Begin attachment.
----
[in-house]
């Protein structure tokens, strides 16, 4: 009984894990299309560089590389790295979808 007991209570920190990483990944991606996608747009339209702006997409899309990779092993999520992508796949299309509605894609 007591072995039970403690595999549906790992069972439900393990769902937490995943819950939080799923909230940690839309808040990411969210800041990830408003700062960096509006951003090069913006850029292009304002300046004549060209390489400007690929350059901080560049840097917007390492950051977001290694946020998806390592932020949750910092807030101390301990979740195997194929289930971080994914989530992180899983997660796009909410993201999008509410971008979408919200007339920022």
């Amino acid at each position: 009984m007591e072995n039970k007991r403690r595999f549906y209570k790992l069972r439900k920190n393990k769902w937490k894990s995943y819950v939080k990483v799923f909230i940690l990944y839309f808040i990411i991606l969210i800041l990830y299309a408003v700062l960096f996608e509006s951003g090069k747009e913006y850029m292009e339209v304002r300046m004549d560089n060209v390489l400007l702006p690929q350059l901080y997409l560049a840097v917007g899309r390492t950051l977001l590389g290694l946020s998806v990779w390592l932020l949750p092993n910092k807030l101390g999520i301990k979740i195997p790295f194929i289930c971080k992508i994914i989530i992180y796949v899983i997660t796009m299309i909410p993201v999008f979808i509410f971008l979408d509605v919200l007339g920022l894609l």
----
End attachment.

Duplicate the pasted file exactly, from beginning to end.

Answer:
[in-house]
């Protein structure tokens, strides 16, 4: 009984894990299309560089590389790295979808 007991209570920190990483990944991606996608747009339209702006997409899309990779092993999520992508796949299309509605894609 007591072995039970403690595999549906790992069972439900393990769902937490995943819950939080799923909230940690839309808040990411969210800041990830408003700062960096509006951003090069913006850029292009304002300046004549060209390489400007690929350059901080560049840097917007390492950051977001290694946020998806390592932020949750910092807030101390301990979740195997194929289930971080994914989530992180899983997660796009909410993201999008509410971008979408919200007339920022």
């Amino acid at each position: 009984m007591e072995n039970k007991r403690r595999f549906y209570k790992l069972r439900k920190n393990k769902w937490k894990s995943y819950v939080k990483v799923f909230i940690l990944y839309f808040i990411i991606l969210i800041l990830y299309a408003v700062l960096f996608e509006s951003g090069k747009e913006y850029m292009e339209v304002r300046m004549d560089n060209v390489l400007l702006p690929q350059l901080y997409l560049a840097v917007g899309r390492t950051l977001l590389g290694l946020s998806v990779w390592l932020l949750p092993n910092k807030l101390g999520i301990k979740i195997p790295f194929i289930c971080k992508i994914i989530i992180y796949v899983i997660t796009m299309i909410p993201v999008f979808i509410f971008l979408d509605v919200l007339g920022l894609l």